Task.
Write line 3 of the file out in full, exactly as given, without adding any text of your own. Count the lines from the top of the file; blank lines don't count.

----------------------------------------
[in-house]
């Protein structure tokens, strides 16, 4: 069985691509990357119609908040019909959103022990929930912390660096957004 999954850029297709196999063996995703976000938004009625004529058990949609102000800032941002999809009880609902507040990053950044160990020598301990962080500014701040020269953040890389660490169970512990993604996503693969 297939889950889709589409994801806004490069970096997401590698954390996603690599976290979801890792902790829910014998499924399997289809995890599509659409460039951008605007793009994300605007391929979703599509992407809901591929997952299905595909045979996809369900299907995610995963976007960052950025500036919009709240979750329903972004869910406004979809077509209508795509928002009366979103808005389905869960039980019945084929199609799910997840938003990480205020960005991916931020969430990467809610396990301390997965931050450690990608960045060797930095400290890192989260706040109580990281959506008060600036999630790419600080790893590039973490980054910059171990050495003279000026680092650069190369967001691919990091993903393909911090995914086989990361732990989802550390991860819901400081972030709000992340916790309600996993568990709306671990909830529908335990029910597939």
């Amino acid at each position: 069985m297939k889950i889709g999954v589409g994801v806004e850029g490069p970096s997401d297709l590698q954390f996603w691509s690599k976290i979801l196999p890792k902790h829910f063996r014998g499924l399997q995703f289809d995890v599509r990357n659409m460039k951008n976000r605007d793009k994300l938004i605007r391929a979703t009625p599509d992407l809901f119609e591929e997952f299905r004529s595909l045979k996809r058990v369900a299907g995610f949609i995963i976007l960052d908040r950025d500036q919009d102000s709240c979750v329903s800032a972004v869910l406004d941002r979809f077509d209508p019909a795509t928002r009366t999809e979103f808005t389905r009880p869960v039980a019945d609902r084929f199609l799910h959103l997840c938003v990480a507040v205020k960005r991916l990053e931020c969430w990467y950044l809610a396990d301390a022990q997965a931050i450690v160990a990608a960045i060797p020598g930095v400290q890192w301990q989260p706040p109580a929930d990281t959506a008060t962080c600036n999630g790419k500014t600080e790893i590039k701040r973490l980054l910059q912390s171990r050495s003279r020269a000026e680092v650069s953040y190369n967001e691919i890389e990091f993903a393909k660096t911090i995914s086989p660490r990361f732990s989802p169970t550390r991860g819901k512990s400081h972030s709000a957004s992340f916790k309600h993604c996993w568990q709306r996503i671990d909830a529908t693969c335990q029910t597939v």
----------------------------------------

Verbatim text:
């Amino acid at each position: 069985m297939k889950i889709g999954v589409g994801v806004e850029g490069p970096s997401d297709l590698q954390f996603w691509s690599k976290i979801l196999p890792k902790h829910f063996r014998g499924l399997q995703f289809d995890v599509r990357n659409m460039k951008n976000r605007d793009k994300l938004i605007r391929a979703t009625p599509d992407l809901f119609e591929e997952f299905r004529s595909l045979k996809r058990v369900a299907g995610f949609i995963i976007l960052d908040r950025d500036q919009d102000s709240c979750v329903s800032a972004v869910l406004d941002r979809f077509d209508p019909a795509t928002r009366t999809e979103f808005t389905r009880p869960v039980a019945d609902r084929f199609l799910h959103l997840c938003v990480a507040v205020k960005r991916l990053e931020c969430w990467y950044l809610a396990d301390a022990q997965a931050i450690v160990a990608a960045i060797p020598g930095v400290q890192w301990q989260p706040p109580a929930d990281t959506a008060t962080c600036n999630g790419k500014t600080e790893i590039k701040r973490l980054l910059q912390s171990r050495s003279r020269a000026e680092v650069s953040y190369n967001e691919i890389e990091f993903a393909k660096t911090i995914s086989p660490r990361f732990s989802p169970t550390r991860g819901k512990s400081h972030s709000a957004s992340f916790k309600h993604c996993w568990q709306r996503i671990d909830a529908t693969c335990q029910t597939v």